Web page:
The first thing I must say about the Tallis Scholars’ Prom 28 is that it was my most moving experience of this year’s Proms so far. Bar none.

© Eric Richmond
© Eric Richmond

When Peter Phillips’ ensemble comes to the Royal Albert Hall, the question in one’s mind is not whether they will give a world-class performance – they usually do. But as with most musicians, with the exception of larger orchestras, it is more difficult to predict how their sound will sit in the unflattering acoustic of this iconic building. In the event, the acoustic was the last thing on the audience’s minds. Peter Phillips’ group picked out every spiritual nuance and gorgeous turn of polyphony in each of these three distinctive works by Thomas Luis de Victoria, adding their unique musicality to the Spanish composer’s famously sonorous composition technique.

2011 may mark four hundred years since de Victoria’s death, but it is never too late for a Proms premiere; there were two in Prom 28. The first debutant of this evening was Dum Complerentur, (full title Dum complerentur, dum ergo essent) a five-minute polyphonic gem from de Victoria’s 1572 first volume of motets. Phillips built its layers of polyphony gently towards a characteristically fortified climax; he encouraged the delightful soprano phrases to rise to prominence and shaped the ringing ‘Alleluias’ with precision, without restricting expression.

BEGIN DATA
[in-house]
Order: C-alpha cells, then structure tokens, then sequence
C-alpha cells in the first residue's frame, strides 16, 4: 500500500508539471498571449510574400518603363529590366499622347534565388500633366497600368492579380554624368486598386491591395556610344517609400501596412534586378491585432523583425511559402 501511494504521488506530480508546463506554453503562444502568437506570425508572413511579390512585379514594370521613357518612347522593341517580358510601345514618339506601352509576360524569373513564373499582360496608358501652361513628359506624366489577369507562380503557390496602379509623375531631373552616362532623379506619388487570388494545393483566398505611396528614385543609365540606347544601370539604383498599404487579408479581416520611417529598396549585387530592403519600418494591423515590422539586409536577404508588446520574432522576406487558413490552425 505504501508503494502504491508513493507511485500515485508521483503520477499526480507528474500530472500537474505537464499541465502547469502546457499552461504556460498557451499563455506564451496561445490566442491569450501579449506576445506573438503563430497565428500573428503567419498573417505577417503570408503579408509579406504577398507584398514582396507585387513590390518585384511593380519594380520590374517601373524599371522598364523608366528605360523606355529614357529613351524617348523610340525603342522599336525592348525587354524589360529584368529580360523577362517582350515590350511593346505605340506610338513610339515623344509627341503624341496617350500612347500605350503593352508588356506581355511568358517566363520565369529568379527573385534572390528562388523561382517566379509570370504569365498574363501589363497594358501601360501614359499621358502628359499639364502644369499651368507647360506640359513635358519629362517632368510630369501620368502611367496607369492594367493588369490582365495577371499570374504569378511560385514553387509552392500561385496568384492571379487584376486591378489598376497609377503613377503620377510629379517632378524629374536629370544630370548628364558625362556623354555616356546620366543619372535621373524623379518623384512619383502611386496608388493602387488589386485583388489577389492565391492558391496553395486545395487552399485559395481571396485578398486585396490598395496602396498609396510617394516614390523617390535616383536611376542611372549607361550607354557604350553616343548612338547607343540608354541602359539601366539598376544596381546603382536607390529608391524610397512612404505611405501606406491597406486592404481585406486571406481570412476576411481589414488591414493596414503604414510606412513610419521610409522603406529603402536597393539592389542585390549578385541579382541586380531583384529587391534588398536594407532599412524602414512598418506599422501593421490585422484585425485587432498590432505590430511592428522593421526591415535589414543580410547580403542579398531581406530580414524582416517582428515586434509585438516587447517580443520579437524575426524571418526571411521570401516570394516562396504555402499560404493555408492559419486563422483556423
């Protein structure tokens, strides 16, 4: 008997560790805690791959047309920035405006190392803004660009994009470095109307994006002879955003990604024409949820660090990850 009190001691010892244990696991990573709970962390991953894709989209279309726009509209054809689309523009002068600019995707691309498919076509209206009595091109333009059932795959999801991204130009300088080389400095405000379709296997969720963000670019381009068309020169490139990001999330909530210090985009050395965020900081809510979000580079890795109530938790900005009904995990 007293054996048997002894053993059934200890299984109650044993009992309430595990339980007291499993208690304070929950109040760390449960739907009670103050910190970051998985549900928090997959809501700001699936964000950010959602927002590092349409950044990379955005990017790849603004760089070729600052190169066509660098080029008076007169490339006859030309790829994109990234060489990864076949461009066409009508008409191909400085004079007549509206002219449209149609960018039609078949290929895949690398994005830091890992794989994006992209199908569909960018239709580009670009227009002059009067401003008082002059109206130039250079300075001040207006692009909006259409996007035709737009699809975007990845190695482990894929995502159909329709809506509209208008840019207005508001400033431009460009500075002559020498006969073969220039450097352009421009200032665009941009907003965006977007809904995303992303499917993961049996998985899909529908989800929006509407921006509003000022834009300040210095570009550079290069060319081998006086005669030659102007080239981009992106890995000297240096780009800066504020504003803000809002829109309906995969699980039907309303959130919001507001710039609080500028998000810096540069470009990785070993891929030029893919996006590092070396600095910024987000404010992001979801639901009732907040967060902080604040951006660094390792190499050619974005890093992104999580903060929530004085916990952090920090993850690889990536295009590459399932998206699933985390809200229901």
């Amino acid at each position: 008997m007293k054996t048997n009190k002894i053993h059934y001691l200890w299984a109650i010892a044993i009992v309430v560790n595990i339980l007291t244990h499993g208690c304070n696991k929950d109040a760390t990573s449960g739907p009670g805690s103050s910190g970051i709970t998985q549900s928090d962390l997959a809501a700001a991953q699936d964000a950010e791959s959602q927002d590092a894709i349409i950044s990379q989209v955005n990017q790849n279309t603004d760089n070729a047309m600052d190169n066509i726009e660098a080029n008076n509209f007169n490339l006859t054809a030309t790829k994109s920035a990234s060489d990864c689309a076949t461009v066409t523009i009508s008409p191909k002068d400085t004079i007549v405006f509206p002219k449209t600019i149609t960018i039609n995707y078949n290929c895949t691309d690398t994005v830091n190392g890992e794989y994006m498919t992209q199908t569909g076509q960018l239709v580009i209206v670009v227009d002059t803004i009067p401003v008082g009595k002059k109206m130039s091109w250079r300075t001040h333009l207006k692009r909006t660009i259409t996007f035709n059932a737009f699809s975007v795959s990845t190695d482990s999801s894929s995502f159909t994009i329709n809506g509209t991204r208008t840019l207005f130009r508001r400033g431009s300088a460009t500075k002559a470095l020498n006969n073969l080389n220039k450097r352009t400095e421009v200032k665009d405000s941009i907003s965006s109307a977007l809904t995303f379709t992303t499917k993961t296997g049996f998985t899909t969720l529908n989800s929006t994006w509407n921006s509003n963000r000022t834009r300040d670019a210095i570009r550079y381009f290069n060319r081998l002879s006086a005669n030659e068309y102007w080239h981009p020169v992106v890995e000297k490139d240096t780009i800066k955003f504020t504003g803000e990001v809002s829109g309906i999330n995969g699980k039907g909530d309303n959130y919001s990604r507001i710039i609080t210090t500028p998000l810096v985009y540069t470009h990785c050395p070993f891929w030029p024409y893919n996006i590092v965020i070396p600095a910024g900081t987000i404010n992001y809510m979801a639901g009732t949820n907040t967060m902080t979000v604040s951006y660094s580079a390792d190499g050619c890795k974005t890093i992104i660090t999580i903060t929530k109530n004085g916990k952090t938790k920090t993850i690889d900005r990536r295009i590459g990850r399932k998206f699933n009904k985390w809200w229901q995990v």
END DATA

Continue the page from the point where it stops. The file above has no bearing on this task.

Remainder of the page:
With the Lamentations for Holy Friday we heard an additional sixth voice part and a richer sonic palette. A more homophonic movement, conveying the pious reflection appropriate for use in the highest church circles. But De Victoria’s Officium Defunctorum Requiem, finished in 1605, was the tour de force; written for the sister of Emperor Philip II, it possesses craftsmanship fit for royalty.

It’s hard to fault the Tallis Scholars’ interpretation of the word-painting, swift expansions and contractions to the score that voice the vulnerability and ecstasy of religious fervour. One could pick out any of the Requiem’s twelve stages for its individual profundity and sad beauty. Ironically, the Libera Me stood out as particularly haunting thanks to the hall’s largeness, its plea ringing out into the wide space.

It all went to show once again that Peter Phillips and his Scholars have perfected the art of Renaissance sacred music, and that smaller ensembles can take on the Albert Hall and leave us spellbound.